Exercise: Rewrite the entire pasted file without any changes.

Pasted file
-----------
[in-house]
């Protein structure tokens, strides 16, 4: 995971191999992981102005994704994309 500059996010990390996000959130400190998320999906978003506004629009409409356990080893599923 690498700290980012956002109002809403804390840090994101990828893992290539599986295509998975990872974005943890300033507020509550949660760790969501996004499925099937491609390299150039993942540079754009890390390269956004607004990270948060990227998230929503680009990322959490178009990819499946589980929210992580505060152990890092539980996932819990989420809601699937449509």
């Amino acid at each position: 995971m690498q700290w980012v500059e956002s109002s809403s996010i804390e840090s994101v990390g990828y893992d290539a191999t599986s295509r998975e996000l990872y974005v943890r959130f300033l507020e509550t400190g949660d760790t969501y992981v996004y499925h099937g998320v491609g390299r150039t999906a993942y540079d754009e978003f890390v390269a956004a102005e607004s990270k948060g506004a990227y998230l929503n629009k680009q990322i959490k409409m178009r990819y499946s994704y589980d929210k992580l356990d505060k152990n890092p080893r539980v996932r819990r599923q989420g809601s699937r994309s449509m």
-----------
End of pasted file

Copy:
[in-house]
């Protein structure tokens, strides 16, 4: 995971191999992981102005994704994309 500059996010990390996000959130400190998320999906978003506004629009409409356990080893599923 690498700290980012956002109002809403804390840090994101990828893992290539599986295509998975990872974005943890300033507020509550949660760790969501996004499925099937491609390299150039993942540079754009890390390269956004607004990270948060990227998230929503680009990322959490178009990819499946589980929210992580505060152990890092539980996932819990989420809601699937449509």
């Amino acid at each position: 995971m690498q700290w980012v500059e956002s109002s809403s996010i804390e840090s994101v990390g990828y893992d290539a191999t599986s295509r998975e996000l990872y974005v943890r959130f300033l507020e509550t400190g949660d760790t969501y992981v996004y499925h099937g998320v491609g390299r150039t999906a993942y540079d754009e978003f890390v390269a956004a102005e607004s990270k948060g506004a990227y998230l929503n629009k680009q990322i959490k409409m178009r990819y499946s994704y589980d929210k992580l356990d505060k152990n890092p080893r539980v996932r819990r599923q989420g809601s699937r994309s449509m």